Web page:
Does 5G have the potential to make factories smarter and more agile? Companies like Accenture and Nokia think so.
5G is roughly 100 times faster than current cellular wireless communications and can support up to 1 million devices per square kilometer, Compass reported. That’s about 10 times more than is possible with existing cellular networks. For high tech factories, then, the combination of speed and ubiquity promises significant advantages in maintenance, manufacturing flexibility, and worker safety and training.
“If you have 5G, you can wirelessly connect to get real-time information from assets and production lines and avoid having a cable that prevents you from moving around freely,” Guilherme Pizzato, head of ecosystem partners for manufacturing and logistics at Nokia, told Compass.
Moving toward the Industrial Internet of Things (IIoT)
The benefits Pizzato mentioned are characteristics of the Industrial Internet of Things (IIoT), considered a key element in the next era of manufacturing – often referred to as the Fourth Industrial Revolution. IIoT refers to assets that are connected in real time to unlock data-driven insights.
“This enables capabilities such as asset monitoring, predictive maintenance and advanced robotics,” Pizzato said.
However, until now, manufactures have not been able to fully exploit the potential of IIoT. Why? As Compass explains: previous generations of wireless communication networks – 2G, 3G and even 4G – could not offer the low latency (transmission delays) and security required for many of the IIoT’s most valuable applications. Neither can older-generation wireless technology support the high number of devices needed to enable a smart factory.
5G promises to change that.
Virtual twins tackle 5G complexity
Making the switch to 5G is not entirely straightforward though. It requires manufacturers to untangle decades of custom-connected, limited-purpose networks. Disconnect the wrong network in the wrong way and your factory could grind to a halt.
Consulting firms and telco suppliers like Accenture and Nokia propose a solution using virtual twin technology on the 3DEXPERIENCE platform. They offer 5G network planning combined with coverage and performance simulation based on virtual twins of factory operations. These virtual twins are scientifically accurate and predictive models that precisely document the networks factories already have and how they interact. Consultants and suppliers then test and validate step-by-step paths for replacing them with 5G.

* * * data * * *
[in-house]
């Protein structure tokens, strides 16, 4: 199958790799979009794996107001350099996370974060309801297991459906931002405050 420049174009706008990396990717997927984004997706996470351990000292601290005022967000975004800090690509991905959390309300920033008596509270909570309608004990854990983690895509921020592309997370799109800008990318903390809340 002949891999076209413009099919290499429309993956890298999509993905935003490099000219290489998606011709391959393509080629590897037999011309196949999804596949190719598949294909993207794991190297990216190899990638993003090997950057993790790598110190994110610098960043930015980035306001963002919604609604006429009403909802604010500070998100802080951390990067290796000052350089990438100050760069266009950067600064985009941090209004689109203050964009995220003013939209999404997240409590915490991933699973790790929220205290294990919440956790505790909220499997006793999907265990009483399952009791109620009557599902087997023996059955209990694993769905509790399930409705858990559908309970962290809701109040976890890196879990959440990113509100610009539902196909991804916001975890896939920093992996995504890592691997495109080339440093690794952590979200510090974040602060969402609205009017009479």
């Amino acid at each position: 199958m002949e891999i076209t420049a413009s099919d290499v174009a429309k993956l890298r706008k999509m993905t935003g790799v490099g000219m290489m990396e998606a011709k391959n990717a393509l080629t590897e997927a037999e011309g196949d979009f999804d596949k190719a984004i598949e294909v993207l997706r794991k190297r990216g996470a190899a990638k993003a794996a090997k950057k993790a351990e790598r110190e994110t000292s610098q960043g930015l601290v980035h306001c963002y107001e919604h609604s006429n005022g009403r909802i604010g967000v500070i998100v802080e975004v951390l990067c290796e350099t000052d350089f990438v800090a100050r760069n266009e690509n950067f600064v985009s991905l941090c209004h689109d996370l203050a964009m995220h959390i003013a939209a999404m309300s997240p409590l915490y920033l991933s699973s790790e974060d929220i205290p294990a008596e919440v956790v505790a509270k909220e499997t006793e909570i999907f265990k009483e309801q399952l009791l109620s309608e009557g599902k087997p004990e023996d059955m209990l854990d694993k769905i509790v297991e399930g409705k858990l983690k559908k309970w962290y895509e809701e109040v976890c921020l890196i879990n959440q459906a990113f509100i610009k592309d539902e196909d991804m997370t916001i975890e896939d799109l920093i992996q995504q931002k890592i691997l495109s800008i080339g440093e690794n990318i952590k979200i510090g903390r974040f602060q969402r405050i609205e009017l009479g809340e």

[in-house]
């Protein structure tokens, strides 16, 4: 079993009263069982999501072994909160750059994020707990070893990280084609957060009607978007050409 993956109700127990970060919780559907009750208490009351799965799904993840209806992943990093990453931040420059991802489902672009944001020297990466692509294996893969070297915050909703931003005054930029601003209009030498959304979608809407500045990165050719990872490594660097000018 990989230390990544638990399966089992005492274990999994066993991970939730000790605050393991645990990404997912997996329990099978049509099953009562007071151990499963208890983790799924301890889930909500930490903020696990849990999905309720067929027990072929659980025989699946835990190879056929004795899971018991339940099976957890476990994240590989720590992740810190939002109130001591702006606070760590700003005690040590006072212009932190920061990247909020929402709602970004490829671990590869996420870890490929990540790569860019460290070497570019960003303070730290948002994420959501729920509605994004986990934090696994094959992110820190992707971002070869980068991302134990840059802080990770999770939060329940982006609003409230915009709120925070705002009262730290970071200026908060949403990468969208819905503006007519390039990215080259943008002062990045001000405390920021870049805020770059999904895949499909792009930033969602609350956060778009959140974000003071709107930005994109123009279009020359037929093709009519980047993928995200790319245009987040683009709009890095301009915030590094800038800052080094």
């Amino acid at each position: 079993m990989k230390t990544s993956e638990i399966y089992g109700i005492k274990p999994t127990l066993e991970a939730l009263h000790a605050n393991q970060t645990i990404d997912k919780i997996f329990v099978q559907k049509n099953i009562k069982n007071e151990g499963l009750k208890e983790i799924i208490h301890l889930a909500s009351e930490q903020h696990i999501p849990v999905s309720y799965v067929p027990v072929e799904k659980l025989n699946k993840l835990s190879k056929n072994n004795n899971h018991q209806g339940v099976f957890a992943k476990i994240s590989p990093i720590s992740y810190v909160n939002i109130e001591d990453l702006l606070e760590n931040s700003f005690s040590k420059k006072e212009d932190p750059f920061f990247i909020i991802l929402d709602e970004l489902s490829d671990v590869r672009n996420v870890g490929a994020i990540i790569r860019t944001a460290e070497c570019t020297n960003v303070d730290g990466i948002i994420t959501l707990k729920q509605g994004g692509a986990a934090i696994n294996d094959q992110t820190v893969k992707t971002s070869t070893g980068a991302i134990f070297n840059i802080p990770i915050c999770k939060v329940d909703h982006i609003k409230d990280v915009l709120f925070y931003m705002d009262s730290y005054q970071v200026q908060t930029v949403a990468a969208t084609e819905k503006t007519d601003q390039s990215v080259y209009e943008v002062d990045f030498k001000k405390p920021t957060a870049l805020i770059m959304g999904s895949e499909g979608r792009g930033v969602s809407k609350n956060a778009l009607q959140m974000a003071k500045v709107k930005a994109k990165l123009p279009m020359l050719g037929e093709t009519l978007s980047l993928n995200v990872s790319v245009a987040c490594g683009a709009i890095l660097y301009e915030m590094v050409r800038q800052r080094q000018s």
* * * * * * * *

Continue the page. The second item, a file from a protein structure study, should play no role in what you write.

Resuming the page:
“For a corporate decision-maker, having a digital twin allows him or her to ask, ‘If I replace these parts of the factory with 5G, what impact do I see? What is my return on investment?’” Sanjoy Paul, managing director of Systems and Platforms R&D for Accenture Labs, told Compass.
Together, 5G-enabled IIoT and virtual twin experiences enable smarter, more agile and more adaptable high-tech manufacturing, including the ability to:
- Integrate closely with suppliers in the value chain to increase production efficiency
- Trace production in real time for better anticipation, control and decision making
- Reduce production disruption and downtime through machine learning.
Mobile robots will be among the first pieces of the manufacturing equation to embrace 5G-enabled IIoT. Over time, as factories updates and upgrade their networks and equipment, the virtual twins will update too, providing complete visibility of all manufacturing assets, past and present.
Want to find out more? Check out the Compass articles “Smarter Factories” and “Taming 5G transition complexity” and head to the Dassault Systèmes industry page to see how 5G and virtual twin experiences will allow manufacturers to finally achieve true IIoT operability in their factories.